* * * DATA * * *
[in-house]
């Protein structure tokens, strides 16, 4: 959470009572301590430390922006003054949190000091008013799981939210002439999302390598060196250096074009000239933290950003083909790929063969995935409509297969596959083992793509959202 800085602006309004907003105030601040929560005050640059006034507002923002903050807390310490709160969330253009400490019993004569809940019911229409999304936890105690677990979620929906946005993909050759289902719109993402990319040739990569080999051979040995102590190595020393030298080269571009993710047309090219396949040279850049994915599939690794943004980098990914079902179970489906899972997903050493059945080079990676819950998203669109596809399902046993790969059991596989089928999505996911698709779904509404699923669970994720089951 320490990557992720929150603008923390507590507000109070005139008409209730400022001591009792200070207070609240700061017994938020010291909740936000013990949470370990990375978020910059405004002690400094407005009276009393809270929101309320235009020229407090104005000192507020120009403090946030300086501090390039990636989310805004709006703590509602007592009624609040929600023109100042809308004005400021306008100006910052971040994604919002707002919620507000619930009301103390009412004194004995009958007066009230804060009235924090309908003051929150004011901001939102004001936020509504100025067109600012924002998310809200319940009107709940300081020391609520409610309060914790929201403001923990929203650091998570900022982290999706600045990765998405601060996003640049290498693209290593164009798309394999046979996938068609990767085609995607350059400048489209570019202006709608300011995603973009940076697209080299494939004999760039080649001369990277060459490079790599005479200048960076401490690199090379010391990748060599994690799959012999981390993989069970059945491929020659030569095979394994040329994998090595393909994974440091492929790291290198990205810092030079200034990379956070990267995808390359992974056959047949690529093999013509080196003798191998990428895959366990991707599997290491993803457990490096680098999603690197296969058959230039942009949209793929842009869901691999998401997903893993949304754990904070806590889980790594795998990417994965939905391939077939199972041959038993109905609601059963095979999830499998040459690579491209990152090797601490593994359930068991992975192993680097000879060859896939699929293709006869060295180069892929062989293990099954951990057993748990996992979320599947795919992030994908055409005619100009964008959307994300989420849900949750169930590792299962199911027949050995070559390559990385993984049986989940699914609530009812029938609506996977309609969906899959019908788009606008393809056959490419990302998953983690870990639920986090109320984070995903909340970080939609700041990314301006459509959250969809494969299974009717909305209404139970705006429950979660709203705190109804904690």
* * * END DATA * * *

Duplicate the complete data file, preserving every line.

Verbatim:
[in-house]
């Protein structure tokens, strides 16, 4: 959470009572301590430390922006003054949190000091008013799981939210002439999302390598060196250096074009000239933290950003083909790929063969995935409509297969596959083992793509959202 800085602006309004907003105030601040929560005050640059006034507002923002903050807390310490709160969330253009400490019993004569809940019911229409999304936890105690677990979620929906946005993909050759289902719109993402990319040739990569080999051979040995102590190595020393030298080269571009993710047309090219396949040279850049994915599939690794943004980098990914079902179970489906899972997903050493059945080079990676819950998203669109596809399902046993790969059991596989089928999505996911698709779904509404699923669970994720089951 320490990557992720929150603008923390507590507000109070005139008409209730400022001591009792200070207070609240700061017994938020010291909740936000013990949470370990990375978020910059405004002690400094407005009276009393809270929101309320235009020229407090104005000192507020120009403090946030300086501090390039990636989310805004709006703590509602007592009624609040929600023109100042809308004005400021306008100006910052971040994604919002707002919620507000619930009301103390009412004194004995009958007066009230804060009235924090309908003051929150004011901001939102004001936020509504100025067109600012924002998310809200319940009107709940300081020391609520409610309060914790929201403001923990929203650091998570900022982290999706600045990765998405601060996003640049290498693209290593164009798309394999046979996938068609990767085609995607350059400048489209570019202006709608300011995603973009940076697209080299494939004999760039080649001369990277060459490079790599005479200048960076401490690199090379010391990748060599994690799959012999981390993989069970059945491929020659030569095979394994040329994998090595393909994974440091492929790291290198990205810092030079200034990379956070990267995808390359992974056959047949690529093999013509080196003798191998990428895959366990991707599997290491993803457990490096680098999603690197296969058959230039942009949209793929842009869901691999998401997903893993949304754990904070806590889980790594795998990417994965939905391939077939199972041959038993109905609601059963095979999830499998040459690579491209990152090797601490593994359930068991992975192993680097000879060859896939699929293709006869060295180069892929062989293990099954951990057993748990996992979320599947795919992030994908055409005619100009964008959307994300989420849900949750169930590792299962199911027949050995070559390559990385993984049986989940699914609530009812029938609506996977309609969906899959019908788009606008393809056959490419990302998953983690870990639920986090109320984070995903909340970080939609700041990314301006459509959250969809494969299974009717909305209404139970705006429950979660709203705190109804904690």